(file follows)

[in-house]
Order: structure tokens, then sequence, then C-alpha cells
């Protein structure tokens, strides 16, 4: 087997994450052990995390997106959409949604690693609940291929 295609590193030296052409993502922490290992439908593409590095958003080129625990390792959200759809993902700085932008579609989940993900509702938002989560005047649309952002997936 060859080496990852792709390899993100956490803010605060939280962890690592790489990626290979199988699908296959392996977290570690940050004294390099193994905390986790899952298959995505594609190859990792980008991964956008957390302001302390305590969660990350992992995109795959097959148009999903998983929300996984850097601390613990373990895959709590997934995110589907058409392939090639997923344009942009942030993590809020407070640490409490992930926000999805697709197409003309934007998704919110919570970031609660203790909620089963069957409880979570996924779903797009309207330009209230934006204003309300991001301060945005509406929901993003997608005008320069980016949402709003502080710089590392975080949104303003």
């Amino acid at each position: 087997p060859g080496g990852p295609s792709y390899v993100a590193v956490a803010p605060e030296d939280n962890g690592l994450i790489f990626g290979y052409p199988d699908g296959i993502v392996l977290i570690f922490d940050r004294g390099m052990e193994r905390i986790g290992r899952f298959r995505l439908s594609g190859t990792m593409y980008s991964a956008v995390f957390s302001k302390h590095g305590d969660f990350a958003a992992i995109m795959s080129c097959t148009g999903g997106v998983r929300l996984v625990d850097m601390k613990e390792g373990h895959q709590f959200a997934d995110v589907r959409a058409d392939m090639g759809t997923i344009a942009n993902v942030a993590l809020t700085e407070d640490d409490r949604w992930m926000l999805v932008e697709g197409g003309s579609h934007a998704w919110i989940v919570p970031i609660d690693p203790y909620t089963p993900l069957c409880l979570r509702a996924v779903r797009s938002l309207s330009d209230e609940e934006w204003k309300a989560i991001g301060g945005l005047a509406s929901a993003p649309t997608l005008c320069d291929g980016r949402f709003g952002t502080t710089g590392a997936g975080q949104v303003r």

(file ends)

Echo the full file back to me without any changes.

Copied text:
[in-house]
Order: structure tokens, then sequence, then C-alpha cells
């Protein structure tokens, strides 16, 4: 087997994450052990995390997106959409949604690693609940291929 295609590193030296052409993502922490290992439908593409590095958003080129625990390792959200759809993902700085932008579609989940993900509702938002989560005047649309952002997936 060859080496990852792709390899993100956490803010605060939280962890690592790489990626290979199988699908296959392996977290570690940050004294390099193994905390986790899952298959995505594609190859990792980008991964956008957390302001302390305590969660990350992992995109795959097959148009999903998983929300996984850097601390613990373990895959709590997934995110589907058409392939090639997923344009942009942030993590809020407070640490409490992930926000999805697709197409003309934007998704919110919570970031609660203790909620089963069957409880979570996924779903797009309207330009209230934006204003309300991001301060945005509406929901993003997608005008320069980016949402709003502080710089590392975080949104303003």
């Amino acid at each position: 087997p060859g080496g990852p295609s792709y390899v993100a590193v956490a803010p605060e030296d939280n962890g690592l994450i790489f990626g290979y052409p199988d699908g296959i993502v392996l977290i570690f922490d940050r004294g390099m052990e193994r905390i986790g290992r899952f298959r995505l439908s594609g190859t990792m593409y980008s991964a956008v995390f957390s302001k302390h590095g305590d969660f990350a958003a992992i995109m795959s080129c097959t148009g999903g997106v998983r929300l996984v625990d850097m601390k613990e390792g373990h895959q709590f959200a997934d995110v589907r959409a058409d392939m090639g759809t997923i344009a942009n993902v942030a993590l809020t700085e407070d640490d409490r949604w992930m926000l999805v932008e697709g197409g003309s579609h934007a998704w919110i989940v919570p970031i609660d690693p203790y909620t089963p993900l069957c409880l979570r509702a996924v779903r797009s938002l309207s330009d209230e609940e934006w204003k309300a989560i991001g301060g945005l005047a509406s929901a993003p649309t997608l005008c320069d291929g980016r949402f709003g952002t502080t710089g590392a997936g975080q949104v303003r």